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lo·cum te·nens(lō′kəm′ tē′nĕnz′, tĕn′ənz)
n. pl. locum te·nen·tes (tə-nĕn′tēz)
A person, especially a physician or cleric, who substitutes temporarily for another.
[Medieval Latin locum tenēns : Latin locum, accusative of locus, place + Latin tenēns, present participle of tenēre, to hold.]
locum tenens(ˈləʊkəm ˈtiːnɛnz)
n, pl locum tenentes (təˈnɛntiːz)
chiefly Brit a person who stands in temporarily for another member of the same profession, esp for a physician, chemist, or clergyman. Often shortened to: locum
[C17: Medieval Latin: (someone) holding the place (of another)]
lo•cum te•nens(ˈloʊ kəm ˈti nɛnz, ˈtɛn ɪnz)
n., pl. locum te•nen•tes (təˈnɛn tiz)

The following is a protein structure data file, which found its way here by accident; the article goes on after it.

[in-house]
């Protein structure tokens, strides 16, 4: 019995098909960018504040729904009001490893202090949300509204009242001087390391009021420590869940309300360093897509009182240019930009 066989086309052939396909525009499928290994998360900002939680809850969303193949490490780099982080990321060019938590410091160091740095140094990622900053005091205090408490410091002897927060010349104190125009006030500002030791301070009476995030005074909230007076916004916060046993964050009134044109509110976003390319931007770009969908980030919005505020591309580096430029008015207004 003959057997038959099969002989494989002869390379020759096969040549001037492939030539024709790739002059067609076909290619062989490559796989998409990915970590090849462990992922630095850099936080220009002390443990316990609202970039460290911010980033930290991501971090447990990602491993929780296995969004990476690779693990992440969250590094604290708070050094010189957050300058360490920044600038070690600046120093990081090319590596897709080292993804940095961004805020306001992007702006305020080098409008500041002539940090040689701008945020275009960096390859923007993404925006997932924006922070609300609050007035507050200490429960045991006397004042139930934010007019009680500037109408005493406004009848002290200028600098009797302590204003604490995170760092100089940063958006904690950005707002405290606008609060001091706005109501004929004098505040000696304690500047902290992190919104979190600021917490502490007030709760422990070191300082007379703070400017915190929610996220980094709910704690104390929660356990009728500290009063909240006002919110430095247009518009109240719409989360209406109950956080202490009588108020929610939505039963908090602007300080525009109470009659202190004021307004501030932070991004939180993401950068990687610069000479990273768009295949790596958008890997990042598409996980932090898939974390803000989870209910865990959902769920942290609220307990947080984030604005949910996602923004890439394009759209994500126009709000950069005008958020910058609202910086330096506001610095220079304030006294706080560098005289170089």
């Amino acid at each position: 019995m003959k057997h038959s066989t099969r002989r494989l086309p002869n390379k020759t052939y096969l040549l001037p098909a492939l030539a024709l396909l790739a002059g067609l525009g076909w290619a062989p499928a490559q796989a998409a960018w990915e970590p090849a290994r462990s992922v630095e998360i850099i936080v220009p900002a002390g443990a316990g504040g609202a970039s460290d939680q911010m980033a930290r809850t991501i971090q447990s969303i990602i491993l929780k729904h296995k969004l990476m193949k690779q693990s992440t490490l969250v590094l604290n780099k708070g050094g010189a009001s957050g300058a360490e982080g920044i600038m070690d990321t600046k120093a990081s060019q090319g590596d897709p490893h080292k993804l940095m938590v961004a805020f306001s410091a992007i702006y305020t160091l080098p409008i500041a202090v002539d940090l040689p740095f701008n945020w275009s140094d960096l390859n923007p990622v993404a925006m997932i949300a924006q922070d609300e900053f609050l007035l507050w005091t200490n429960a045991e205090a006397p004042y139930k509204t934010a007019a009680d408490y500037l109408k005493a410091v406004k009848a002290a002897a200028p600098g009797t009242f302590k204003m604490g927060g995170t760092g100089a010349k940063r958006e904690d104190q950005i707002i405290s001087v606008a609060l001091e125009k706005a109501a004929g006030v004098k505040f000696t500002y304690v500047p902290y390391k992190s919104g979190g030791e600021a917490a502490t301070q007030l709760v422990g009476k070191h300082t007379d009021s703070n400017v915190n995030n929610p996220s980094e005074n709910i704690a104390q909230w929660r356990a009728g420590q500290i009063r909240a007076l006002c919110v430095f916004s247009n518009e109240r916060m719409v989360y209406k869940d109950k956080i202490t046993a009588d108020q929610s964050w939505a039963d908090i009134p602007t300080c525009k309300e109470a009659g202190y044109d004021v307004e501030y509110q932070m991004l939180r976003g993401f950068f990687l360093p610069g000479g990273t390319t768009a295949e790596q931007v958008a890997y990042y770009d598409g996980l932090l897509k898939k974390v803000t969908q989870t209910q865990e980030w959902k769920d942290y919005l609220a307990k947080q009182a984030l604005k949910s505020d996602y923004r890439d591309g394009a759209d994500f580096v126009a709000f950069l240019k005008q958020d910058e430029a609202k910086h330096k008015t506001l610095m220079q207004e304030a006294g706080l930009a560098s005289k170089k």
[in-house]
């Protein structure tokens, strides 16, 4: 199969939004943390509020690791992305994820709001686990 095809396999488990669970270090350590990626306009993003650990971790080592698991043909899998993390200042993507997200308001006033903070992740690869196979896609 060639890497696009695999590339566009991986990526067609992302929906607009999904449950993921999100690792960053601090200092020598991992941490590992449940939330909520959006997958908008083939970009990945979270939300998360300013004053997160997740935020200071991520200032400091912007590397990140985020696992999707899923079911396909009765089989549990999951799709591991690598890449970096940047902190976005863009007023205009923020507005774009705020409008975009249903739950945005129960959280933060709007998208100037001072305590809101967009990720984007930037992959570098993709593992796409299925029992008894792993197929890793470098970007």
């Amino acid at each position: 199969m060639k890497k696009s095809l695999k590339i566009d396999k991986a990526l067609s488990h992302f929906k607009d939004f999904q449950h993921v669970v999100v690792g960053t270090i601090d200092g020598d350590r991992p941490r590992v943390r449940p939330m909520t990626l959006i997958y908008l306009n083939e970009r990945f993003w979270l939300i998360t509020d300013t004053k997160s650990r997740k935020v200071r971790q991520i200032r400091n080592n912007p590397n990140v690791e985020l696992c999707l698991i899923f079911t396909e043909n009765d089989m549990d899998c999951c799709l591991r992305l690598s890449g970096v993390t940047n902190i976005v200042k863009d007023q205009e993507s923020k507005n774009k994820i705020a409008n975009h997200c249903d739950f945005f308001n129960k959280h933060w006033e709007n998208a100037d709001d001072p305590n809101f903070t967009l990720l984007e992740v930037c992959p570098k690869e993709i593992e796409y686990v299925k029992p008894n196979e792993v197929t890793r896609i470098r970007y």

a temporary substitute, esp. for a doctor or member of the clergy.Also called, esp. Brit., locum.
[1635–45; < Medieval Latin locum tenēns literally, (one) holding the place]
A Latin phrase meaning place-holding, used to mean a person who acts as a temporary substitute for someone else, especially a physician.
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|Noun||1.||locum tenens - someone (physician or clergyman) who substitutes temporarily for another member of the same profession|